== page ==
Emitter current

My answer   to SE EE question  Emitter current My initial enthusiasm for the new Codidact platform began to wane for a number of reasons that I will analyze in another post… and gradually, I started to cooperate actively in StackExchange EE again. Yesterday, something very interesting happened there - a question was asked that occupied me in the early 90's ... and then it led me to an inventive power supply solution. I even reviewed it in a Codidact article two months ago. The question was about what happens in an emitter follower when the collector of the transistor is disconnected from the power supply but the input source stays connected to the base (not so typical situation). It struck me that OP was willing to understand this phenomenon... but the answers he received, as usual, were quite specific. And I decided to answer the question... Yesterday, I was thinking about my answer... and I was assembling it mentally. I was very enthusiastic about the interesting topic. But in t

My thoughts extracted from a discussion with TL Fong

At the beginning of last month, I had the good fortune to meet TL Fong in SE EE. A very interesting discussion started between us which continues to this day and has no prospect of ever ending... Obviously we liked each other and encouraged each other to generate new circuit ideas. Our conversations somehow multiply my creative abilities... make me think, over and over again, about great circuit ideas... understanding them better... and finding better explanations... Interesting thoughts are born during our discussions and I decided to extract and collect my most significant "pearls" in this post. They are numvered, subtitled and arranged in a chronological order from earliest to latest. My thoughts My philosophy. I am by vocation an inventor, a teacher and above all a "circuit thinker". I try to find basic ideas behind circuits... and it takes me years. Then I explain circuits by building (reinventing) them step by step and showing their evolution. I do it by us

Is it possible for one transistor to switch between two loads?

This is my answer  to my first Codidact question  Is it possible for one transistor to switch between two loads? When, two months ago, I accidentally found out about the new  Codidact  platform, I was happy and decided to take part in it. I wanted to mark this event with an interesting question that would arouse the interest of visitors to the new platform. Thus I remembered an interesting inventive idea from the distant past that then brought me a patent. My idea was simple. In 1984, I got a patent for an LED voltage indicator where two transistors controlled three LEDs. Now, inspired by the new EE platform, I began to realize the idea in a more general way and to think about it. That is how the idea for this question was born… Briefly, an LED is supplied by a current and is lit. An SPST switch (transistor) connects another LED with lower VF in parallel. It diverts the current of the first LED, turns it off and lights up. As though, the first LED acts as a NC SPST switch that compleme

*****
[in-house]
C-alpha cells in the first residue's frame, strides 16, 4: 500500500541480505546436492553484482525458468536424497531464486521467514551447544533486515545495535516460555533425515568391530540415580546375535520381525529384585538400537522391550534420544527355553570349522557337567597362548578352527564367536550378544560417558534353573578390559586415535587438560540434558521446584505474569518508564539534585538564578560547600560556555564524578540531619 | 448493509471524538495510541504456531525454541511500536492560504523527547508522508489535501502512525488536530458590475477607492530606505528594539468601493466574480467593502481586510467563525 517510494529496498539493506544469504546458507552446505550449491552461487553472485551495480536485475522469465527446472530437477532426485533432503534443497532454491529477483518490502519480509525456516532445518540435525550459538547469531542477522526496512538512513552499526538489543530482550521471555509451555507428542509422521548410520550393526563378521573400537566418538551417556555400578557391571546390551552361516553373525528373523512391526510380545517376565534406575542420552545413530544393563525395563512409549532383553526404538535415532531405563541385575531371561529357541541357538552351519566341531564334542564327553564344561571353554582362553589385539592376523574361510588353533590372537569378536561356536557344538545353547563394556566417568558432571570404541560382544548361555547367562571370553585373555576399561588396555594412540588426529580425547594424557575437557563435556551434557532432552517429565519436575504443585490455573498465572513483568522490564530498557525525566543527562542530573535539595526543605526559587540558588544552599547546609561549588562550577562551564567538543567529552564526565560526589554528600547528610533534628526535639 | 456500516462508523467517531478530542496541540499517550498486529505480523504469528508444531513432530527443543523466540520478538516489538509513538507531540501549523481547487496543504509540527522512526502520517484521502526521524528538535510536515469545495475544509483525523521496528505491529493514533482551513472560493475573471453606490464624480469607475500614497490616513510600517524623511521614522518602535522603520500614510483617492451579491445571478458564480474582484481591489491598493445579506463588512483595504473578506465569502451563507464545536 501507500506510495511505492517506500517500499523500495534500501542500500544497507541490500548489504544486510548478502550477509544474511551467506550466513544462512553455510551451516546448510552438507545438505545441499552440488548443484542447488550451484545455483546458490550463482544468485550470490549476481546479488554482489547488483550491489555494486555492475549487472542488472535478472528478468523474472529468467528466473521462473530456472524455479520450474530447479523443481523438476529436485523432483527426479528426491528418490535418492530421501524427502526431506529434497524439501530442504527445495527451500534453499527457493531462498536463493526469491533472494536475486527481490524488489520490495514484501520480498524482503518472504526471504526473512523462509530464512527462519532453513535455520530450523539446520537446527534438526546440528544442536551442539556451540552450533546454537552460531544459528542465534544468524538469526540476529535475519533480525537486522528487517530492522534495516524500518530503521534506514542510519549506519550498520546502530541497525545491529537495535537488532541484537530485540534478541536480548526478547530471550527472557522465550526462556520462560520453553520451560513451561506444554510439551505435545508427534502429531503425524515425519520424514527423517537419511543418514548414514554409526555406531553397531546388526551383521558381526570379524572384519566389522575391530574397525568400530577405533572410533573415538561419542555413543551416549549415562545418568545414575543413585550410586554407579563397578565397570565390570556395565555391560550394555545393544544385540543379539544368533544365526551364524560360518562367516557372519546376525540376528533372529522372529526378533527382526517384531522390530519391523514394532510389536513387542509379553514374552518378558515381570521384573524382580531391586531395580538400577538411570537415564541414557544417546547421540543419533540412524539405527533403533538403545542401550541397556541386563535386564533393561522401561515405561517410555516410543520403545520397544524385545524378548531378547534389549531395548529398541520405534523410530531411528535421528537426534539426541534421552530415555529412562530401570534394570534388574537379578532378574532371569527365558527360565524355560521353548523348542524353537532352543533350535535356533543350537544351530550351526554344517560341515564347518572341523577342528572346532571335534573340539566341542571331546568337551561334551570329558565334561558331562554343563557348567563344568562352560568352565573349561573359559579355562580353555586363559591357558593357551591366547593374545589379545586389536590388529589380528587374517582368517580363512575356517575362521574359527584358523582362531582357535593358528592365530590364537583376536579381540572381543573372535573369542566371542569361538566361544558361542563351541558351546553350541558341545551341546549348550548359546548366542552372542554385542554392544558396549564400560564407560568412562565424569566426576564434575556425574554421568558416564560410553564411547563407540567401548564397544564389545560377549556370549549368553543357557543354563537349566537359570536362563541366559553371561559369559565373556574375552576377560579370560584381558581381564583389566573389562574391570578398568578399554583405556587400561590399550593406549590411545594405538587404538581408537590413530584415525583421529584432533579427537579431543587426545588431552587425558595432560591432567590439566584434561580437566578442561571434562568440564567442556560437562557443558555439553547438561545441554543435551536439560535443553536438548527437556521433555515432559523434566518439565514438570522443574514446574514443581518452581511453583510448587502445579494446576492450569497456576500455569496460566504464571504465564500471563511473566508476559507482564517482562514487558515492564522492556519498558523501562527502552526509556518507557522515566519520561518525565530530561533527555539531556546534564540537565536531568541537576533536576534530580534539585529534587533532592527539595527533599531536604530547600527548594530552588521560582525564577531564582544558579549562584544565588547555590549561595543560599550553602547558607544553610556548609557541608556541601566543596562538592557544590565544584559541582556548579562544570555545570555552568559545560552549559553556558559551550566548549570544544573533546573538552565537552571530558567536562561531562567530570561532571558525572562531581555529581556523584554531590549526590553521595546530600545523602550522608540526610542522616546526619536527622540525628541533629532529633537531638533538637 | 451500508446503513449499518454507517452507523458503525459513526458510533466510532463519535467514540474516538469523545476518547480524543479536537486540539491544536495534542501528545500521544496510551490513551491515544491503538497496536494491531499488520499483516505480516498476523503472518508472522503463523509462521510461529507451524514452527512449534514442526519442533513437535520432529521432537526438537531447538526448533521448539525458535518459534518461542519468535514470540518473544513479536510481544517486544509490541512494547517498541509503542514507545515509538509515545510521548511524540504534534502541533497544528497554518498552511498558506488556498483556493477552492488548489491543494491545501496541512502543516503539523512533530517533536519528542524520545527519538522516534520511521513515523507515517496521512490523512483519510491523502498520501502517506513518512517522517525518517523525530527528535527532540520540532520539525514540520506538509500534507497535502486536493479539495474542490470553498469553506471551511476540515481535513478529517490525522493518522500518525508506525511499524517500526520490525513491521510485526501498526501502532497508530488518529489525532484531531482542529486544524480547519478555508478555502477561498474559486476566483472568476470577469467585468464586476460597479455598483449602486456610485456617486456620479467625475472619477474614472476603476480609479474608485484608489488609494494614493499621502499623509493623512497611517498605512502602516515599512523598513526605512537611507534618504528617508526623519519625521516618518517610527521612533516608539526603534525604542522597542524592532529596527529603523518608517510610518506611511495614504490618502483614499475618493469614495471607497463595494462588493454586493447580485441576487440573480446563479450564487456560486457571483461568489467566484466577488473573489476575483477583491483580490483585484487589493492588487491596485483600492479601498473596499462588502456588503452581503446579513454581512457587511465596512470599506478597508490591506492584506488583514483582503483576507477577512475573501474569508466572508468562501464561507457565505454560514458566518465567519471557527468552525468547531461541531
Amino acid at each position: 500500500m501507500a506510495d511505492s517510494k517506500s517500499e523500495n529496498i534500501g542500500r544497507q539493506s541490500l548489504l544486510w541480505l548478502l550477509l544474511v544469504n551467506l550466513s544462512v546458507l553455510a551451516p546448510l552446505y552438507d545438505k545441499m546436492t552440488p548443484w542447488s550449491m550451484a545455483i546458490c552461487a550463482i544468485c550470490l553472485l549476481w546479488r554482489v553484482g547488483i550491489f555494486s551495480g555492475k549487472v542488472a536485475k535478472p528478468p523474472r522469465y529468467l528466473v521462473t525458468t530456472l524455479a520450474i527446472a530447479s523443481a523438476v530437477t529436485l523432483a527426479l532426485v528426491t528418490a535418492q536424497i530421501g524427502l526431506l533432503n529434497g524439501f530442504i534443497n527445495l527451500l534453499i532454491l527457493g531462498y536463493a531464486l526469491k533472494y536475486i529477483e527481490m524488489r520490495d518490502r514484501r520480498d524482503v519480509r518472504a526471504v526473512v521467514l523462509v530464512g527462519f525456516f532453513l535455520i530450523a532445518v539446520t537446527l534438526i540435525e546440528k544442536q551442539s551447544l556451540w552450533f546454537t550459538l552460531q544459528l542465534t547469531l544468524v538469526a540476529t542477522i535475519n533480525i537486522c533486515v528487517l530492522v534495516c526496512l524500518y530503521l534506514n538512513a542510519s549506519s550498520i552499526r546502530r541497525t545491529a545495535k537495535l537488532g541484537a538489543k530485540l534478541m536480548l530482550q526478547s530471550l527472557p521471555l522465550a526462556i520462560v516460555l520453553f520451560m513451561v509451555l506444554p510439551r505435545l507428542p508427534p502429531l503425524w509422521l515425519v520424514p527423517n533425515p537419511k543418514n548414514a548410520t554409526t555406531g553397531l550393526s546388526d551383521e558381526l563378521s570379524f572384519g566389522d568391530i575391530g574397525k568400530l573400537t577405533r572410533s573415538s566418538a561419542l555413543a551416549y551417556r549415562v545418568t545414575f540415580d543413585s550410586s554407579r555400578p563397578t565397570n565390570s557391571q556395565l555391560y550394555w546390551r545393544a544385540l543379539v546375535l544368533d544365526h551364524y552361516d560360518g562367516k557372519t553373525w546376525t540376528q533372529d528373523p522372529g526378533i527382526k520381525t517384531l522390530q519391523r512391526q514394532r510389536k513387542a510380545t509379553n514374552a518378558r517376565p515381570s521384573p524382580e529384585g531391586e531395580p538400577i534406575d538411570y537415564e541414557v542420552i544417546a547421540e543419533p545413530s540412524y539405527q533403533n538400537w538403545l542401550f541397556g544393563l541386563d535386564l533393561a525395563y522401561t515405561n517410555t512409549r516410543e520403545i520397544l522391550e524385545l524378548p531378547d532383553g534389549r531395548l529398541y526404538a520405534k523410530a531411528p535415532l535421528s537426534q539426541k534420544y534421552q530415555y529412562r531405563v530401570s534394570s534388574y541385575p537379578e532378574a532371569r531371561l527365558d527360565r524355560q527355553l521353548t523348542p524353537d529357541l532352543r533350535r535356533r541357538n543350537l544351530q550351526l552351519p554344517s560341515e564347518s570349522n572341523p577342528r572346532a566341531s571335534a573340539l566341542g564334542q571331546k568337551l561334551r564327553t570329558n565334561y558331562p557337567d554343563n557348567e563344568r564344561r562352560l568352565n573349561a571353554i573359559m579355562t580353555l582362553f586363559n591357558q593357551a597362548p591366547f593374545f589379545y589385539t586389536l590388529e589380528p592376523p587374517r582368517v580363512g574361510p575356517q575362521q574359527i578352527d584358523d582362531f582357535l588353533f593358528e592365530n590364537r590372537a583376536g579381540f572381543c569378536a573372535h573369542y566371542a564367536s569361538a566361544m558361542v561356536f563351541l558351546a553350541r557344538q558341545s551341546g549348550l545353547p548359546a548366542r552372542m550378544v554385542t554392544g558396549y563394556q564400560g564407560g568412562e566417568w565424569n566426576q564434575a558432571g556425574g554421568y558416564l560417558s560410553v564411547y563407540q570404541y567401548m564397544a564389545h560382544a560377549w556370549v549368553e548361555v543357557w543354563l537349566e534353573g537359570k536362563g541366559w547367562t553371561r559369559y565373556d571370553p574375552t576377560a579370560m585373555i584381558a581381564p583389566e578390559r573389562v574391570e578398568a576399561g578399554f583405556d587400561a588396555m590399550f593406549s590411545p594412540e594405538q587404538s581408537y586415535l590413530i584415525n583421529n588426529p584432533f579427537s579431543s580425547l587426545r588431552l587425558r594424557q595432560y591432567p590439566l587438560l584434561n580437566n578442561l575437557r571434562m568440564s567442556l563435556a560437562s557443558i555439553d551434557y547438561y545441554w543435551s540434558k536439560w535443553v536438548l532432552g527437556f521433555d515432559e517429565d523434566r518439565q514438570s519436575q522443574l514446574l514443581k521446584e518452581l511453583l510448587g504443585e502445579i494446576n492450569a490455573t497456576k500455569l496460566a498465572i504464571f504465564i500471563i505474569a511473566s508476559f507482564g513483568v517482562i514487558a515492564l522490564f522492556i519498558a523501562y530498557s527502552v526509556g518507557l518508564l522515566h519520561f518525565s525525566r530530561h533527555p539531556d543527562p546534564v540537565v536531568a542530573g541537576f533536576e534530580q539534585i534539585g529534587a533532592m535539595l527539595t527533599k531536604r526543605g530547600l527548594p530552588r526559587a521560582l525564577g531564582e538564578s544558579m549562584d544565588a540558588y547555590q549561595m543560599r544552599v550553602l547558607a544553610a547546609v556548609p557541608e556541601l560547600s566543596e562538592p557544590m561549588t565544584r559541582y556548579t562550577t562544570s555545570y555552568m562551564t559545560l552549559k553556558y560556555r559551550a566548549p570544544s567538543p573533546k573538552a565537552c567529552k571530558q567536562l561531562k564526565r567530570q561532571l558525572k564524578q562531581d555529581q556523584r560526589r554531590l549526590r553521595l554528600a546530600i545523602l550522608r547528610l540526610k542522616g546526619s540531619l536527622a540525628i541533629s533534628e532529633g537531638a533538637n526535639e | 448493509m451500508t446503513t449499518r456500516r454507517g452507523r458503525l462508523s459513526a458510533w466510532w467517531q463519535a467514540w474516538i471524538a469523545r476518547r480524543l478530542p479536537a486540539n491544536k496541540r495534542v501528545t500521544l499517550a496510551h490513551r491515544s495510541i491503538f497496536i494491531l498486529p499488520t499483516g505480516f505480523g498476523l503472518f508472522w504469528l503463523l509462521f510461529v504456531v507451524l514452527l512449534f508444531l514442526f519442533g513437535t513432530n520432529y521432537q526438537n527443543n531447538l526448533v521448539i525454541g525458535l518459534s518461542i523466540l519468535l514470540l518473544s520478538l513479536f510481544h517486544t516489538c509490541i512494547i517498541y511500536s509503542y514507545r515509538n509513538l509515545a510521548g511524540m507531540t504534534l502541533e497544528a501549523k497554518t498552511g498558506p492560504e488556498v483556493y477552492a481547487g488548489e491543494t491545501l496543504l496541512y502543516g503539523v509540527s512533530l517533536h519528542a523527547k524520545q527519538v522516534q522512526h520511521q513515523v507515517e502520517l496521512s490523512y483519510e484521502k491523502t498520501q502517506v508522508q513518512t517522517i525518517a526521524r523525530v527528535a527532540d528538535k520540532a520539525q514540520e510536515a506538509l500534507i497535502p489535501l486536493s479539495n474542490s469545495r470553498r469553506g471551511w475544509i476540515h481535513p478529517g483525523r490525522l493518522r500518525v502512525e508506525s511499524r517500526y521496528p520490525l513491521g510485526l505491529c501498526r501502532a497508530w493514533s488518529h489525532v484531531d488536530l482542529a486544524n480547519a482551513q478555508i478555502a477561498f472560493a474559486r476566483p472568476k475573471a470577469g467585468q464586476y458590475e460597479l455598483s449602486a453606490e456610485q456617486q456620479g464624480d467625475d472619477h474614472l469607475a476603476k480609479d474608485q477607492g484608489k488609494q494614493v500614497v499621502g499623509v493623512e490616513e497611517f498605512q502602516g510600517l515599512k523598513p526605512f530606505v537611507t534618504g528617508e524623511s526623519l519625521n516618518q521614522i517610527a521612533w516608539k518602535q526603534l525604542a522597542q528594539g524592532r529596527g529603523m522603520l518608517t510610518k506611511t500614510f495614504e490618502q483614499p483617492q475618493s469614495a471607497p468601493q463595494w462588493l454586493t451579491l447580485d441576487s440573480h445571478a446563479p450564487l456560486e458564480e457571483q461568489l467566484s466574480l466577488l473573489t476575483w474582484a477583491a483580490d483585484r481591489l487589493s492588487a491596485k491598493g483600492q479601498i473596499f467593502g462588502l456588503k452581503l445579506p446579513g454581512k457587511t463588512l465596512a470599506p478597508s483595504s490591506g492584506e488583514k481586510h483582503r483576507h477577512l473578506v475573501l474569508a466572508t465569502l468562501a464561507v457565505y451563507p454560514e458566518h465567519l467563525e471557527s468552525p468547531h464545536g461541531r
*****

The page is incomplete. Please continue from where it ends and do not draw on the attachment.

How to create current sources

My Codidact paper  How to create current sources Paper Background Constant current sources (simply, current sources ) are useful and necessary devices. They are widely used to drive LEDs, charge capacitors and batteries, bias differential amplifiers, etc. The only problem is that... there are no such devices in nature; almost all of sources are (constant) voltage sources. So we have to make them. Many specific circuit solutions of current sources are considered in web and books. But it is interesting to see the general ideas on which they are based… the “philosophy” behind them. If we know it, we will be able to understand completely unknown circuit solutions… and even create new specific current source implementations. So what are the basic ideas behind current sources? How are they implemented in practice? Why are they implemented exactly in such a way? What do active elements in these circuits do? What functions do they perform? Story implementation I will expose my philosophy in a